The contraceptive pill currently available on the market is for women. It contains artificial versions of estrogen and progesterone, hormones that women naturally produce to stop ovulation. However, no ovulation means no egg production that sperm could fertilize and therefore no pregnancy. Thus, you will understand, as a rule only women take responsibility for contraception, when the report itself is done to two.
Good news ! The Telegraph recently reported that scientists have announced the development of an effective male contraceptive pill, with no dangerous side effects and no harm to libido.
This innovation would be revolutionary to say the least, because it would herald a time when men could share this responsibility with their partners.
Gentlemen, to your plaquettes!
This is undoubtedly a major step forward. Researchers found that levels of two hormones needed for sperm production dropped dramatically when 40 participants used a contraceptive pill for one month, with 10 randomly selected to take a placebo.
The results of this study were presented on March 24 at ENDO 19, the annual meeting of the Endocrine Society in New Orleans. This experimental contraceptive is actually a modified testosterone combining the action of the androgen hormone and a progesterone. Thus, the coordination of these two hormones helps to prevent libido disorders or other health problems.
Dr. Christina Wang, deputy director of the Los Angeles Biomed Reseach Institute’s Clinical and Translational Science Institute and co-investigator of the study, told our colleagues in the journal Live Science that when two hormones were separated, the body was treating doses. identical at different speeds. As a result, the body stops sperm production but also lowers natural testosterone levels. However, as testosterone levels decline, the risk of blood clots, depression and other problems increases.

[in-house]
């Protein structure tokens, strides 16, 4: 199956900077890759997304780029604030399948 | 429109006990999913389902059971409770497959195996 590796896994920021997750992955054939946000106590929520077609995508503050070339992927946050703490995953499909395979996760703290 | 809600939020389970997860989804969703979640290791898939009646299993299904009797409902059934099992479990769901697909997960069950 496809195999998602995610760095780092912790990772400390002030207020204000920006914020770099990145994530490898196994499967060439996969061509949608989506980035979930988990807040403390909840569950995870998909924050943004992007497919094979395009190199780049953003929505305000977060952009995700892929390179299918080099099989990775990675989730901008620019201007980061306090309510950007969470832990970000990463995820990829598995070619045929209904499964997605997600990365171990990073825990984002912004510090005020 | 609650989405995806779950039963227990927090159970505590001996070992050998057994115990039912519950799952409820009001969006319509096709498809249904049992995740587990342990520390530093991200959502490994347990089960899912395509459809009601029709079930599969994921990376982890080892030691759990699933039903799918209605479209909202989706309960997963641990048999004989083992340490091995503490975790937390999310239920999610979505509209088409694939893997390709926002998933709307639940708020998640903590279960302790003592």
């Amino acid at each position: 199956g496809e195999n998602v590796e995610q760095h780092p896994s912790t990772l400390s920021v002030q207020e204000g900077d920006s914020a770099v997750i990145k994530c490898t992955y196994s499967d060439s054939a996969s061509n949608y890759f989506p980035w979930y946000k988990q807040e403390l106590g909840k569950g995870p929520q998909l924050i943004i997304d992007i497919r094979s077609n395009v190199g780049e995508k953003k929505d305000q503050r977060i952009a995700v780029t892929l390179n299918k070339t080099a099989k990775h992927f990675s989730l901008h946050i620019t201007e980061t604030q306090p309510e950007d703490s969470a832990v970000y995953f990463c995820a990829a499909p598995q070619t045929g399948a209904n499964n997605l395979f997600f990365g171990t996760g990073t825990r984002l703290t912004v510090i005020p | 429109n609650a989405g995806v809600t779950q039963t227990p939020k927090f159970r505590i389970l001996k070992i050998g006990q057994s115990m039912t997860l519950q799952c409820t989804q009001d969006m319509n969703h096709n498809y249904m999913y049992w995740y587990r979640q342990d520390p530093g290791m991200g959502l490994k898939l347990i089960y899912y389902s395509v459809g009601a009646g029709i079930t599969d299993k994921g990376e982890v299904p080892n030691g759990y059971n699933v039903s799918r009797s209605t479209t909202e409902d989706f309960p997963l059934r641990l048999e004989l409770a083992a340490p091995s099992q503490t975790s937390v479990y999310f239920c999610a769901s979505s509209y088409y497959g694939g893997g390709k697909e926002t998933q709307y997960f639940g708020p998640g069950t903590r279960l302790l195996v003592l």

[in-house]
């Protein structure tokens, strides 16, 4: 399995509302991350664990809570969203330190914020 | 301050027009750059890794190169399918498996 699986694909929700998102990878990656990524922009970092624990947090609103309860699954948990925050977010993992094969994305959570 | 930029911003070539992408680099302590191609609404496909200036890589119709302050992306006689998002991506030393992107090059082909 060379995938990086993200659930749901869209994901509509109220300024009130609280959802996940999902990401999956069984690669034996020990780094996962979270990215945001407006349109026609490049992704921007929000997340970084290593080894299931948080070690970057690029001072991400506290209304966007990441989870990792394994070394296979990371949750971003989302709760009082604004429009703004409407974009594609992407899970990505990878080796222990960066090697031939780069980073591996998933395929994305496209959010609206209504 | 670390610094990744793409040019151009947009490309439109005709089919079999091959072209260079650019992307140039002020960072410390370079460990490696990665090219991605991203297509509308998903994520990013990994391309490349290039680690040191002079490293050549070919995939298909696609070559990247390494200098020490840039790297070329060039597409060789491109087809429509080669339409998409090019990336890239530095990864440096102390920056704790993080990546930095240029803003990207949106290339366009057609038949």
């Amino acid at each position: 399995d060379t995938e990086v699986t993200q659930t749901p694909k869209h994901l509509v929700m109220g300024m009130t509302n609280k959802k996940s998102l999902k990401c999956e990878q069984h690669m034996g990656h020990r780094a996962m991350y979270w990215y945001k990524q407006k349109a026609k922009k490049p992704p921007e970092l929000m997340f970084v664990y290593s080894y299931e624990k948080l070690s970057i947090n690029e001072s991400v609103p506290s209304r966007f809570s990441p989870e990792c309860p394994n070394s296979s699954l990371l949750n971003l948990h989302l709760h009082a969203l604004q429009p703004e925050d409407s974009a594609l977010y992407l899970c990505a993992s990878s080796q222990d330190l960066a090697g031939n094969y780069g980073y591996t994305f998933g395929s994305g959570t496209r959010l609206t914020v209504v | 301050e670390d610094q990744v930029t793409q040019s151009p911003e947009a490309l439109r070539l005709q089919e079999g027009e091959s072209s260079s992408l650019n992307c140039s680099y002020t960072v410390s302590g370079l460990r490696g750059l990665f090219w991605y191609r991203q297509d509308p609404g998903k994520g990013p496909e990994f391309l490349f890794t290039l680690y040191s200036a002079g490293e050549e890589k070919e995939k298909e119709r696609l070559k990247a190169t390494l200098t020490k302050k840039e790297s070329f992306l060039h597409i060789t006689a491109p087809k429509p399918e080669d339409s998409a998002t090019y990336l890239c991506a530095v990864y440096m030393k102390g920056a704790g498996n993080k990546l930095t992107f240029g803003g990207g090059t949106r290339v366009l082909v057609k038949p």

However, during the trials, none of the men had serious side effects that could result from too low testosterone levels. Of the 30 participants taking the pill, 22 reported cases of acne, headaches, a slight decrease in libido, and average weight gain (ie, 3 participants among those taking a placebo pill also had the same complaints). Does that remind you of something ladies?
But we’ll have to wait a little longer …
Research findings suggest that this pill, which combines two hormonal activities into one, can reduce sperm production while preserving libido. Nevertheless, according to the research team, longer and more in-depth trials would still be needed and it would take another decade, as the BBC says, before it can market the male contraceptive pill.
The women’s pill was marketed in Germany for the first time in 1956, four years before the sale was allowed in the United States, her country of invention. In France, it will be authorized in 1967, that is, more than 50 years ago. So, why is a male pill so slow to be marketed?
Some claim that there is a mentality blockage and that men would not be ready to take a contraceptive pill, although a poll suggests that many men would be willing to take the pill if it was available. Also, a UK survey conducted by Anglia Ruskin University in 2011 revealed that 70 out of 134 women doubted the effectiveness of the male pill because they feared that their partners would forget too often to take it.